In Cameron’s harsh reality, if a company is having difficulty in attracting and retaining fabulous people “it’s because your company stinks,” he said bluntly. Owners have to realize that having a recruiting and hiring process is a necessary evil, breathing bodies become corpses, and top performers are getting dejected, he said.

“And management wonders why results don’t manifest themselves,” said Cameron, adding that many owners play problem-solver and put out fires, rather than managing productivity.

To be productive, Cameron isn’t so sure that hiring a candidate after the first interview is a solid decision. The chances of pegging the right prospect on only one look or visit stands at only 20 percent, per his research. As he put it, the candidate will: work out good or great; won’t work out and you have to dehire the person; the person quits and leaves; the person quits, stays, and underperforms; or “they infect your workforce and company,” said Cameron.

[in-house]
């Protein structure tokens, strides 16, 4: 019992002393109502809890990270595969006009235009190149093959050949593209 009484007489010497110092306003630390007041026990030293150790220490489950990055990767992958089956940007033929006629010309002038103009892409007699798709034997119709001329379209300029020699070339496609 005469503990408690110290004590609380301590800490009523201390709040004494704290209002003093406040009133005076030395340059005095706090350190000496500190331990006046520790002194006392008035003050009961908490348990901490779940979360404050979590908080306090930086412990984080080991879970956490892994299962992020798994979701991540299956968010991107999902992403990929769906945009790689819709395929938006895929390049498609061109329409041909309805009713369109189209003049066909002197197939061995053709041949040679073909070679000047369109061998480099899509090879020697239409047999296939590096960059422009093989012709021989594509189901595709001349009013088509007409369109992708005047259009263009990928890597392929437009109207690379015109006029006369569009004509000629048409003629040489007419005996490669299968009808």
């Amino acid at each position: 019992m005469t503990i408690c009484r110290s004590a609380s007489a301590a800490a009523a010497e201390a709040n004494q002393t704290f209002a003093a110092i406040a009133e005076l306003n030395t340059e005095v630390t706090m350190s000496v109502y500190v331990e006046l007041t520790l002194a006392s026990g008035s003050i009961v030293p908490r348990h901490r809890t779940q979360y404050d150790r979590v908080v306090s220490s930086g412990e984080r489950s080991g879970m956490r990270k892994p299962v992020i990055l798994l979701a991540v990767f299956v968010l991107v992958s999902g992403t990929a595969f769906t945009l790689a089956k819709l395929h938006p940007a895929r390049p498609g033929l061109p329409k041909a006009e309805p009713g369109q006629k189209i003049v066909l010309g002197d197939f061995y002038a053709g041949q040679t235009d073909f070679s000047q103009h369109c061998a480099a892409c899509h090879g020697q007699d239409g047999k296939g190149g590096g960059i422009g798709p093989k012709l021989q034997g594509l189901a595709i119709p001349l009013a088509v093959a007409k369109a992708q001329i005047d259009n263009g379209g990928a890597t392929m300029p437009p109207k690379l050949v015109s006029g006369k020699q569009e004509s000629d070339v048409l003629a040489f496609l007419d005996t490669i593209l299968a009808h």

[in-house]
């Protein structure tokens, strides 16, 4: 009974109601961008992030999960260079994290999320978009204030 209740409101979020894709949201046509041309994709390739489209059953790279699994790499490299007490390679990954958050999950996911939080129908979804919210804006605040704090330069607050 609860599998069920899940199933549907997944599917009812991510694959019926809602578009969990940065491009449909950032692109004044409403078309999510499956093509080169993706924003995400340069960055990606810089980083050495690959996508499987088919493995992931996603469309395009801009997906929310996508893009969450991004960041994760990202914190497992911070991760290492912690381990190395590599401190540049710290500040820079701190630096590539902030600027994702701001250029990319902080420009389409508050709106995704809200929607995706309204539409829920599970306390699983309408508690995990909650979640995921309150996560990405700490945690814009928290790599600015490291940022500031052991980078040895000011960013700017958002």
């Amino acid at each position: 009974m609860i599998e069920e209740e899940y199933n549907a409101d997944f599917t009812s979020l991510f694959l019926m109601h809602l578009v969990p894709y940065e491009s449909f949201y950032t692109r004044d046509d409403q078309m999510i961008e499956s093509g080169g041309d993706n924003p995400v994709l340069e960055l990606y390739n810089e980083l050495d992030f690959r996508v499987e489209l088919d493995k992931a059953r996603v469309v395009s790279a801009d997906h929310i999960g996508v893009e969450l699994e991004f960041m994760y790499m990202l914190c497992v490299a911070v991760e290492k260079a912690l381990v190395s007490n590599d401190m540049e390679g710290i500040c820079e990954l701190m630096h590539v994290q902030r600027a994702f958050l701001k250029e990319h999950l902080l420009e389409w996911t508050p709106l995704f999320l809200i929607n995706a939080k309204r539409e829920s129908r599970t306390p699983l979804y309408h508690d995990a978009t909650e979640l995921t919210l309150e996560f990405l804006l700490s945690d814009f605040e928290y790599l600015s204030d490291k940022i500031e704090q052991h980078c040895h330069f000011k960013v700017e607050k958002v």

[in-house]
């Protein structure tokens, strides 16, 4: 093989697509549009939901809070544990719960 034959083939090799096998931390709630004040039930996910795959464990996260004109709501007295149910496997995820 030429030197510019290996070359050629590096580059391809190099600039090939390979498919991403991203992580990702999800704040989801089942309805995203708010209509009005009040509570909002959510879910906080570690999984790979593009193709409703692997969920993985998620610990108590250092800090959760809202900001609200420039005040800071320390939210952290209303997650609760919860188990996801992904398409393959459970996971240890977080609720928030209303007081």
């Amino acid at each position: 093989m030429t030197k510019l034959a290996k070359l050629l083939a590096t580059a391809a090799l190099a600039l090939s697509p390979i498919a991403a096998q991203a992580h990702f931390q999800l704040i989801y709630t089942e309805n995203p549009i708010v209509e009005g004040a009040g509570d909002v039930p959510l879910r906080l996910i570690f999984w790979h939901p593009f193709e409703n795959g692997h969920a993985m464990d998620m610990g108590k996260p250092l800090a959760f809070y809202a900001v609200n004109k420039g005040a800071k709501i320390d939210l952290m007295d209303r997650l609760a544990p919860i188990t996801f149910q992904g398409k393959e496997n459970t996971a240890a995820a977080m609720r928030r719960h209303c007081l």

Quoting management guru Peter Drucker, he added, “It is much cheaper to pay a lazy nephew not to come to work than to keep him on the payroll.”

There’s no denying it costs to recruit, but it’s worse if you do not, said Cameron. According to his calculations, it costs 30 percent of a person’s annual compensation to recruit the person, but it costs up to 1.5 times a person’s annual compensation to replace that person.

“This equates to up to three times compensation in lost revenue,” said the trainer from Kennett Square, Pa.

“That’s up to $750,000 over five years. And that doesn’t account for lost time and opportunity.”

After going through some intangibles and “soft factors” in the recruiting and hiring process, and after addressing some of the biggest recruiting mistakes (see sidebar “Intangibles and Soft Factors,”), Cameron pointed out that hope should not be a strategy.

“Hoping is chaos,” he said. “You have to make decisions and you have to base it on solid processes and efforts.”

DECISIONS, DECISIONS

Crisara followed by providing the pluses of having a recruiting plan in place. The purpose, of course, is to attract top performers, and the objective is to optimize market potential and leverage the company resources for maximum results.

“It’s not going to be easy hiring a ‘Generation NexTech,’ ” he warned.